The Grateful Dead have had quite the renaissance over the last year. The original members of the band, minus leader Jerry Garcia who passed away in 1995, reunited for a stretch of shows that culminated in Fare Thee Well, a return to Chicago’s Soldier Field, the site of their previous final show 20 years ago. Some of those members then recruited John Mayer to lead a Dead and Co. tour to spread the Dead around the country while it’s hot.
Now, members of The National have organized and produced an amazing collection of covers by some of the leading indie artists of today, spanning 59 tracks and 5 1/2 hours of music, all benefitting the Red Hot Organization. While it sounds like a ton of music (and there are definitely some deeper cuts), the Dead of course had a bottomless catalog of music. In that sense, the release serves as a great tribute and introduction to the Dead, if people aren’t familiar by now.
The most impressive thing about this collection is how each artist truly makes their assigned song their own. Renditions from album house band The National, The War On Drugs, Lucius, Unknown Mortal Orchestra and Courtney Barnett are so close to their own styles that they could be mistaken for tracks from their respective new records. The Grateful Dead was all about experimentation and re-interpretation, and the artists chosen to contribute certainly took that to heart, blending their own sounds with classic Dead noodling and harmonies. Because of this, the album wanders wildly between soft and loud, jamming and straightforward – all really fascinating to hear.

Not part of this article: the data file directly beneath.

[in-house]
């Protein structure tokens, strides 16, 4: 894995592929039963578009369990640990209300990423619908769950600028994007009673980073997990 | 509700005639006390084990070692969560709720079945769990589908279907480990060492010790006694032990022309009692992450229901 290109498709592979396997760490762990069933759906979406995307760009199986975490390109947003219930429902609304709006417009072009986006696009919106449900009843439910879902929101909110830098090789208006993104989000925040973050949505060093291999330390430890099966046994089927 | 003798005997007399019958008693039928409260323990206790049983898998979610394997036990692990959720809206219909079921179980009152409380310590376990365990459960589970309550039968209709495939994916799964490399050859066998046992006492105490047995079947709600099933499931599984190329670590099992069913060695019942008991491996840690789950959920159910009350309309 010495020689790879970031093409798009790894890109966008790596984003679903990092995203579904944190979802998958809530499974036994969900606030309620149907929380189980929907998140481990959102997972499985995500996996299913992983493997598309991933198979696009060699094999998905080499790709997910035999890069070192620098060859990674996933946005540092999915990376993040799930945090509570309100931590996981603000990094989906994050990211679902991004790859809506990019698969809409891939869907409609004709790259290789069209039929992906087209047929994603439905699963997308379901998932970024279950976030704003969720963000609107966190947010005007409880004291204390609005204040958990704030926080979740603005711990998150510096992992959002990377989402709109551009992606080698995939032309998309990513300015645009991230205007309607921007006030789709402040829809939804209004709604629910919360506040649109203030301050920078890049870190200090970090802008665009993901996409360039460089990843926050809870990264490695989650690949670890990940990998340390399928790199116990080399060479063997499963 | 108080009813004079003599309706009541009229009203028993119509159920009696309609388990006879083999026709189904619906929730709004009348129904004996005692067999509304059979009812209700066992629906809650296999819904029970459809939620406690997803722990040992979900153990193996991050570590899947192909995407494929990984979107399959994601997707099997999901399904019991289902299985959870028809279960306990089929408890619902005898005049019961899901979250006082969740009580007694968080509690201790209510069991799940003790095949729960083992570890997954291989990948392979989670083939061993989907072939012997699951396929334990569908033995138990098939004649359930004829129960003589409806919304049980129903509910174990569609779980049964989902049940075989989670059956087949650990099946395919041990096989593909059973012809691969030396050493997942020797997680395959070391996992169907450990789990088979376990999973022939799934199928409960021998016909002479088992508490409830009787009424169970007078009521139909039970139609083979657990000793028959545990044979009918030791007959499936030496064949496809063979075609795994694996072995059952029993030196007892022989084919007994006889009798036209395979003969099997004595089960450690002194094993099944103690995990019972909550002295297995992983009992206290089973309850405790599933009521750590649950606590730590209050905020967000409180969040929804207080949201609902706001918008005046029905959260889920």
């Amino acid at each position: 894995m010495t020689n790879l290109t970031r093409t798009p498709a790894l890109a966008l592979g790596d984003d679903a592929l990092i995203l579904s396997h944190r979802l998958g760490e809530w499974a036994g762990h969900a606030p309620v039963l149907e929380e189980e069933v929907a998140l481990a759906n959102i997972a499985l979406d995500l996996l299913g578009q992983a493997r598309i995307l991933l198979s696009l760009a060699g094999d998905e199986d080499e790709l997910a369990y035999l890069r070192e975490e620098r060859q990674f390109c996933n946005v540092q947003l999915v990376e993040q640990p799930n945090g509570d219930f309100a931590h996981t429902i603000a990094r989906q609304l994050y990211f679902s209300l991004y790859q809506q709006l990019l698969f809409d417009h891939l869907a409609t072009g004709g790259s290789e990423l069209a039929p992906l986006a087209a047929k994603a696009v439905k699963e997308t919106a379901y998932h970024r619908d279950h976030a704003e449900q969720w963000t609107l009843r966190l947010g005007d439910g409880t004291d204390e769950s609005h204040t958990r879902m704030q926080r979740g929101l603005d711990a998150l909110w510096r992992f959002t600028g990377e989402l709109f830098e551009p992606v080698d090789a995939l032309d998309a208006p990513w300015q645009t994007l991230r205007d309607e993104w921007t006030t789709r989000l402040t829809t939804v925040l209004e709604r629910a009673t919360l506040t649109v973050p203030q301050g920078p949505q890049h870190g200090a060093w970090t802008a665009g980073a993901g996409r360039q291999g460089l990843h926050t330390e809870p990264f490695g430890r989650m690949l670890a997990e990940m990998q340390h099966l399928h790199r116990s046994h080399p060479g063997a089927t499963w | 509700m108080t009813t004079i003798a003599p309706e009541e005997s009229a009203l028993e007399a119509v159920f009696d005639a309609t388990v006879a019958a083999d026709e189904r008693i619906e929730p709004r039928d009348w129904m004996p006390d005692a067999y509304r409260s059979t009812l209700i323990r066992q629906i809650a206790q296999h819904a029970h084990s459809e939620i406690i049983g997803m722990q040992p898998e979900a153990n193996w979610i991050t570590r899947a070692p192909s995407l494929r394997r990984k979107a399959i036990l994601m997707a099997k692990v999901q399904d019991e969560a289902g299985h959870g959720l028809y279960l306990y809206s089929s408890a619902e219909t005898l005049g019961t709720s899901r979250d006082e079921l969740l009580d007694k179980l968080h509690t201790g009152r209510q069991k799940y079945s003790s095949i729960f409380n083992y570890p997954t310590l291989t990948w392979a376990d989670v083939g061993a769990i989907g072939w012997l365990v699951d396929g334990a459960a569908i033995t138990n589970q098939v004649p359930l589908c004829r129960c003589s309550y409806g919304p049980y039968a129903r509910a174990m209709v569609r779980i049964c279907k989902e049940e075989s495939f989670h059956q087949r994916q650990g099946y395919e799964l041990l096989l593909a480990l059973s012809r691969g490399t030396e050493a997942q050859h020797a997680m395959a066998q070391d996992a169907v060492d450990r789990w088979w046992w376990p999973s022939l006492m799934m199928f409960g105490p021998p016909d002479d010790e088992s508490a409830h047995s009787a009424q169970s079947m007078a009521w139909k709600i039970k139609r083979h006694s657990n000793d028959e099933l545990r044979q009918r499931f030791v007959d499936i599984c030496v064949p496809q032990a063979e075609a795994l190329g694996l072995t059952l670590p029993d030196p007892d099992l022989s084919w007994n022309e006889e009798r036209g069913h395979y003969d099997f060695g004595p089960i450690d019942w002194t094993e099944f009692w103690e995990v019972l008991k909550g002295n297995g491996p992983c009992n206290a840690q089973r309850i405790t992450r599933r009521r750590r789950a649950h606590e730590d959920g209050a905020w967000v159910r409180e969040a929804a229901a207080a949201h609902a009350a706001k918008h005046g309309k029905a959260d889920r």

But the really great touches are when the bands stick closest to the source material, most notably with The National performing “I Know You Rider” with founding Dead member Bob Weir to close out the release. Other artists like The Tallest Man on Earth, Moses Sumney with Jenny Lewis, The Lone Bellow, Charles Bradley and the Menahan Street Band, Stephen Malkmus and the Jicks, and Kurt Vile (among many others) also give efforts true to the originals that speaks to the influence of the Dead, whether or not these modern folk, rock, or pop artists were huge fans of the band growing up. The influence also goes beyond “sound” – it reaches into (from an outsider’s perspective) the underrated guitar dexterity of Jerry Garcia and the interplay between instruments that was evident in all of their music.https://www.youtube.com/watch?v=4paT-FtAHzU
Day Of The Dead is a pretty miraculous effort pieced together by Aaron and Bryce Dessner. There is an undeniable stigma associated with enjoying the Dead, and I think this compilation succeeds in showing the incredibly musicality and songwriting influence not only on “jam band” music, but on music in general. Both longtime fans of The Grateful Dead and newcomers, possibly attracted by the indie names included, will be equally pleased.
Various Artists | 4AD